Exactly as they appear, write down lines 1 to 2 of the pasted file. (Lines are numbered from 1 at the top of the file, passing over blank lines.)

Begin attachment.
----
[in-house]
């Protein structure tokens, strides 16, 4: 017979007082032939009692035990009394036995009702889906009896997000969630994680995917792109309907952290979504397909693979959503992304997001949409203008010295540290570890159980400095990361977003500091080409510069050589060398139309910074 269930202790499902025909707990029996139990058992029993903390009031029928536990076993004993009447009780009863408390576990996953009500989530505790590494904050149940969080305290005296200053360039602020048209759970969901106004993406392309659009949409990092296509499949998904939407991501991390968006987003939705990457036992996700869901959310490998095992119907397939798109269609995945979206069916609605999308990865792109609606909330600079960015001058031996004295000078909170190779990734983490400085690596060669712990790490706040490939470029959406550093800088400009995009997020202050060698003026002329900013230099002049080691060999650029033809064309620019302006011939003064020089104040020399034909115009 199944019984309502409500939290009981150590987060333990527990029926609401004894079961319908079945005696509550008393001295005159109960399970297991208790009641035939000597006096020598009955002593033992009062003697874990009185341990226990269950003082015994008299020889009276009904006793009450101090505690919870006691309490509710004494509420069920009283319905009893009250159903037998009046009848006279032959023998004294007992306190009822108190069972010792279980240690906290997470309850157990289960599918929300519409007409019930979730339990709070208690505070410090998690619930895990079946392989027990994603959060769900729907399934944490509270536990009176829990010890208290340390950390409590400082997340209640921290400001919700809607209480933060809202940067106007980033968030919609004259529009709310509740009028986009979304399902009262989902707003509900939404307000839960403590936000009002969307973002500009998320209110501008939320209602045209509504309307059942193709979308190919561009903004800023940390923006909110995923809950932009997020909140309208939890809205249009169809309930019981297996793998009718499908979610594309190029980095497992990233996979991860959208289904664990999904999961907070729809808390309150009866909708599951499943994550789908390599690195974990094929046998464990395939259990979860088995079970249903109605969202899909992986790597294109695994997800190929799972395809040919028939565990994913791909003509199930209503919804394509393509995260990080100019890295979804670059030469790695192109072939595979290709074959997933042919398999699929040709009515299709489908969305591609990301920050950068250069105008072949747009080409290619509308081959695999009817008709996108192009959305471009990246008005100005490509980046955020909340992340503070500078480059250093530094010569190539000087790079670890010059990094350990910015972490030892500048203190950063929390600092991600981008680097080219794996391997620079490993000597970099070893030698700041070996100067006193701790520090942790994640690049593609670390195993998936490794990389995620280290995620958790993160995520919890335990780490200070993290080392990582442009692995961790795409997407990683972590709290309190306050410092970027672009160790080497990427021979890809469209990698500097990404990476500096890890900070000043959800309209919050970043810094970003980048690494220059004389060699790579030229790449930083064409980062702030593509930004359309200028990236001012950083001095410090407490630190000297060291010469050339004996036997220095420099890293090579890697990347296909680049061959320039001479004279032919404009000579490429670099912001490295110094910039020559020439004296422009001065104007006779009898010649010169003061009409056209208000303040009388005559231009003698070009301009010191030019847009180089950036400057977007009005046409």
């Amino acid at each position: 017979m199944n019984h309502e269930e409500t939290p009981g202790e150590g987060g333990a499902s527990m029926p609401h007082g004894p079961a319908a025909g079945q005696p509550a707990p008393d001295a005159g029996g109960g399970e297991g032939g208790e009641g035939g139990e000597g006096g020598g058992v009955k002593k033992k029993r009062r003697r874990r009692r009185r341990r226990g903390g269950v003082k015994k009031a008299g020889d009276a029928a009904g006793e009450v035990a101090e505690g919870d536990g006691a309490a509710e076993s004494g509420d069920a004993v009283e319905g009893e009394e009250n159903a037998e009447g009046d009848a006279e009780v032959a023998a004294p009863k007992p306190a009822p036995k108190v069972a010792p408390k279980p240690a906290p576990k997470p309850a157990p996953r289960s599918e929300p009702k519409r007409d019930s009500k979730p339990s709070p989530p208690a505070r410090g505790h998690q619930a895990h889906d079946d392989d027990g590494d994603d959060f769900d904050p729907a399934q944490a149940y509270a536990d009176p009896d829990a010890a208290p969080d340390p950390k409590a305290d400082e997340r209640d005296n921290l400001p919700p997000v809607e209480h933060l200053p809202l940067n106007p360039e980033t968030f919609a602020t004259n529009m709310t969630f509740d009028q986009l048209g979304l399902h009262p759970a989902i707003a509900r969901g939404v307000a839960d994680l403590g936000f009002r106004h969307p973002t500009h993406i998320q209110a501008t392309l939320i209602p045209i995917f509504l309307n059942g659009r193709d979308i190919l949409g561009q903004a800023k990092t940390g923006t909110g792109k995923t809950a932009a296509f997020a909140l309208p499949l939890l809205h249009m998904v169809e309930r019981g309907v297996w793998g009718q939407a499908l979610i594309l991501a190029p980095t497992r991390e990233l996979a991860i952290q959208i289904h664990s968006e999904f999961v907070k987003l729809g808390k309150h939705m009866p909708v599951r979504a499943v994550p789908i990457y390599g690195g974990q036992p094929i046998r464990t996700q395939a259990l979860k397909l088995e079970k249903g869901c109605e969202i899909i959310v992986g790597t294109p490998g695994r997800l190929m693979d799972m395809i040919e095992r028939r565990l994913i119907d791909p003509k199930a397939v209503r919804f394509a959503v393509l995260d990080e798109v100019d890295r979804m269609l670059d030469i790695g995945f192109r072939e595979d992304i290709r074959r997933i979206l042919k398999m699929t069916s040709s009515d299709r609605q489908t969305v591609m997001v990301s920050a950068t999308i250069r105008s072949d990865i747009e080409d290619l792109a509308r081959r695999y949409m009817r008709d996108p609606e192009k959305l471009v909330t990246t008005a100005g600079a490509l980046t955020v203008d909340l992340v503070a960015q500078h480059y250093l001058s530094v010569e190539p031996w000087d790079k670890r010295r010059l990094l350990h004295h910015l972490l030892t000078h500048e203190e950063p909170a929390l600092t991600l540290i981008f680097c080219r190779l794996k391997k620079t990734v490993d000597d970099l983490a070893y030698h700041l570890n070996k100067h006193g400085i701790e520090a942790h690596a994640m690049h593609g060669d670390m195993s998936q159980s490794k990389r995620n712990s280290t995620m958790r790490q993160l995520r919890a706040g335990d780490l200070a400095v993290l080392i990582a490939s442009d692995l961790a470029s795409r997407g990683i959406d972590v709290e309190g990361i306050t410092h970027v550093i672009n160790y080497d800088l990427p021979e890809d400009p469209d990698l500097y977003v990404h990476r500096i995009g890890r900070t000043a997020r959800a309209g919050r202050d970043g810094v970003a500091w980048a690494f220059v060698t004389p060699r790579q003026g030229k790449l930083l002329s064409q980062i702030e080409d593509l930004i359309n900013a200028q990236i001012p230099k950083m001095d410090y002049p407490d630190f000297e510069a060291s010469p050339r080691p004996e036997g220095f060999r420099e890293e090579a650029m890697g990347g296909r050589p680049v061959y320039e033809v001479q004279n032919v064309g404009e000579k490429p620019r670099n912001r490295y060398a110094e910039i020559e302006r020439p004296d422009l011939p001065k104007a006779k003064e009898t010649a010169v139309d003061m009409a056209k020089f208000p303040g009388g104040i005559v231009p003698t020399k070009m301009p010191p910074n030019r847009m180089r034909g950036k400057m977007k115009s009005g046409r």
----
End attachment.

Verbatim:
[in-house]
């Protein structure tokens, strides 16, 4: 017979007082032939009692035990009394036995009702889906009896997000969630994680995917792109309907952290979504397909693979959503992304997001949409203008010295540290570890159980400095990361977003500091080409510069050589060398139309910074 269930202790499902025909707990029996139990058992029993903390009031029928536990076993004993009447009780009863408390576990996953009500989530505790590494904050149940969080305290005296200053360039602020048209759970969901106004993406392309659009949409990092296509499949998904939407991501991390968006987003939705990457036992996700869901959310490998095992119907397939798109269609995945979206069916609605999308990865792109609606909330600079960015001058031996004295000078909170190779990734983490400085690596060669712990790490706040490939470029959406550093800088400009995009997020202050060698003026002329900013230099002049080691060999650029033809064309620019302006011939003064020089104040020399034909115009 199944019984309502409500939290009981150590987060333990527990029926609401004894079961319908079945005696509550008393001295005159109960399970297991208790009641035939000597006096020598009955002593033992009062003697874990009185341990226990269950003082015994008299020889009276009904006793009450101090505690919870006691309490509710004494509420069920009283319905009893009250159903037998009046009848006279032959023998004294007992306190009822108190069972010792279980240690906290997470309850157990289960599918929300519409007409019930979730339990709070208690505070410090998690619930895990079946392989027990994603959060769900729907399934944490509270536990009176829990010890208290340390950390409590400082997340209640921290400001919700809607209480933060809202940067106007980033968030919609004259529009709310509740009028986009979304399902009262989902707003509900939404307000839960403590936000009002969307973002500009998320209110501008939320209602045209509504309307059942193709979308190919561009903004800023940390923006909110995923809950932009997020909140309208939890809205249009169809309930019981297996793998009718499908979610594309190029980095497992990233996979991860959208289904664990999904999961907070729809808390309150009866909708599951499943994550789908390599690195974990094929046998464990395939259990979860088995079970249903109605969202899909992986790597294109695994997800190929799972395809040919028939565990994913791909003509199930209503919804394509393509995260990080100019890295979804670059030469790695192109072939595979290709074959997933042919398999699929040709009515299709489908969305591609990301920050950068250069105008072949747009080409290619509308081959695999009817008709996108192009959305471009990246008005100005490509980046955020909340992340503070500078480059250093530094010569190539000087790079670890010059990094350990910015972490030892500048203190950063929390600092991600981008680097080219794996391997620079490993000597970099070893030698700041070996100067006193701790520090942790994640690049593609670390195993998936490794990389995620280290995620958790993160995520919890335990780490200070993290080392990582442009692995961790795409997407990683972590709290309190306050410092970027672009160790080497990427021979890809469209990698500097990404990476500096890890900070000043959800309209919050970043810094970003980048690494220059004389060699790579030229790449930083064409980062702030593509930004359309200028990236001012950083001095410090407490630190000297060291010469050339004996036997220095420099890293090579890697990347296909680049061959320039001479004279032919404009000579490429670099912001490295110094910039020559020439004296422009001065104007006779009898010649010169003061009409056209208000303040009388005559231009003698070009301009010191030019847009180089950036400057977007009005046409």